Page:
The water-soluble polyhydroxylic organic compounds form coprecipitates with polyalkylaminobenzoic acid sodium salt and other free salts as well as the acid form which promotes absorption of the active component thus enhancing bioavailability.
The following tests were performed. The coprecipitates of this invention were compared with p-hexadecylaminobenzoic acid sodium salt by the following procedures. These tests and the examples following are merely illustrative of this invention and in no way limiting. This invention will be limited solely by the claims.
Normal and .sup.14 C-labelled p-hexadecylaminobenzoic acid sodium salt was formed as amorphous coprecipitates with various water-soluble polyhydroxylic organic compounds at varying concentrations, according to the procedures given in the following examples and filled in hard shell gelatin capsules. Each capsule contained 110 mg. of normal or .sup.14 C-labeled p-hexadecylaminobenzoic acid sodium salt or 200 mg. of normal p-hexadecylaminobenzoic acid sodium salt.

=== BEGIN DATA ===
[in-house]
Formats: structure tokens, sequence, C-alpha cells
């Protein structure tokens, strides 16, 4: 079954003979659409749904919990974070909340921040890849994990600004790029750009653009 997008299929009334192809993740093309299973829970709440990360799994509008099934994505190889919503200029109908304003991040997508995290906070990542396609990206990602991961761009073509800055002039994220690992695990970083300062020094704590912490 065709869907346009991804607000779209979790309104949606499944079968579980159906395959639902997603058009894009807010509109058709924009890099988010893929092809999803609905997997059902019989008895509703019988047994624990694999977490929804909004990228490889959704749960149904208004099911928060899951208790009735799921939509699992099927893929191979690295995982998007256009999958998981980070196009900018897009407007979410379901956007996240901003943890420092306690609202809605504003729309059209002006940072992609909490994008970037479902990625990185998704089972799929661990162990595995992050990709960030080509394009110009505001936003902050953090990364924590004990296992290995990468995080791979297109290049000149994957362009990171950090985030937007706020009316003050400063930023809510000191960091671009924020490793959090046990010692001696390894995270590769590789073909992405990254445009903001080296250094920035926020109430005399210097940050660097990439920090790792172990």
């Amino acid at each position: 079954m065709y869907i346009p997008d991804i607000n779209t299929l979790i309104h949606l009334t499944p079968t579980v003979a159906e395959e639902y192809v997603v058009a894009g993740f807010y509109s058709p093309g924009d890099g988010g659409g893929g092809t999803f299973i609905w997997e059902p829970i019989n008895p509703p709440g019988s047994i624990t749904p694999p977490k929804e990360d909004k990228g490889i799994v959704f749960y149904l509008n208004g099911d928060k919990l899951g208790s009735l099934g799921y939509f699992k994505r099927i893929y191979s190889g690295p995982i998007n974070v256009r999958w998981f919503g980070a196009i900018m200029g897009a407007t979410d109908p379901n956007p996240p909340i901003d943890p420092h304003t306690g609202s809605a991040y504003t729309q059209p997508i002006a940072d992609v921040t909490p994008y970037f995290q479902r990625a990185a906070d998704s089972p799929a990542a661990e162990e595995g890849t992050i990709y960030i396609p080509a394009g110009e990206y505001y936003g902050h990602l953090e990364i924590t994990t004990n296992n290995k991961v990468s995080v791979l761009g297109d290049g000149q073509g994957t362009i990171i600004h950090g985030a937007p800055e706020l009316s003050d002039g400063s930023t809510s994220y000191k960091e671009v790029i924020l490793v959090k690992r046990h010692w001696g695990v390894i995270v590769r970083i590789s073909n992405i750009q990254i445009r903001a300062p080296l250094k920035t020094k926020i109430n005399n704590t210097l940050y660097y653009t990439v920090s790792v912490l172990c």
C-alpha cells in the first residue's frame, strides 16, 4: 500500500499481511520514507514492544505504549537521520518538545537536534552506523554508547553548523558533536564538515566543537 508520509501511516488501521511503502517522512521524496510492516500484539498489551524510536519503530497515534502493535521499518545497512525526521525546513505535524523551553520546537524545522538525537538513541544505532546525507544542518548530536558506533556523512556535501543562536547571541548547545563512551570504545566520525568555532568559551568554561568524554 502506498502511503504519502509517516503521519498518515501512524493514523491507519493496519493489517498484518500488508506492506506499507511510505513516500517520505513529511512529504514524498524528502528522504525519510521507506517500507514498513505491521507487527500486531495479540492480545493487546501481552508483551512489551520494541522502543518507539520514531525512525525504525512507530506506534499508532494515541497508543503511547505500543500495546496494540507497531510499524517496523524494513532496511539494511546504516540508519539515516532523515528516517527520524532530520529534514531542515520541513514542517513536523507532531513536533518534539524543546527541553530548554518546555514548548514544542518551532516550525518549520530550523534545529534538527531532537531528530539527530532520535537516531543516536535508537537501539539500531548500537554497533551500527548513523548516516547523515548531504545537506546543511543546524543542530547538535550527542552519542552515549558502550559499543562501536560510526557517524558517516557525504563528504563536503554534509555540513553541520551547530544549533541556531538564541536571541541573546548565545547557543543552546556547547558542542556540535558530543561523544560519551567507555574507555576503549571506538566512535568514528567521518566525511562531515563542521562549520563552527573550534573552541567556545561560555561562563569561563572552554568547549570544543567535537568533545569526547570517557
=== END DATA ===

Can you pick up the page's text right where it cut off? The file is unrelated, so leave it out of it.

Control capsules were prepared by mixing and spatulating for 5 minutes 1.320 g. of normal or .sup.14 C-labeled p-hexadecylaminobenzoic acid sodium salt, 1.776 g. of lactose monohydrate and 64.8 mg. of modified starch. About 0.5 ml. of water was added dropwise with mixing to form granules, which were then dried at 50 granules were passed through a No. 17 sieve, 32.4 mg. of sodium lauryl sulfate and 32.4 mg. of magnesium stearate were passed through the sieve and mixed with the granules by spatulation for 3 minutes and then filled in hard shell gelatin capsules as described above.
The particle size of all coprecipitates was qualitatively similar.
The capsule formulations were administered orally to dogs by hand insertion. The dogs were purebred male beagles from Marshall Research Animals Inc., North Rose, New York. All dose administrations were followed by a 30 ml. water wash.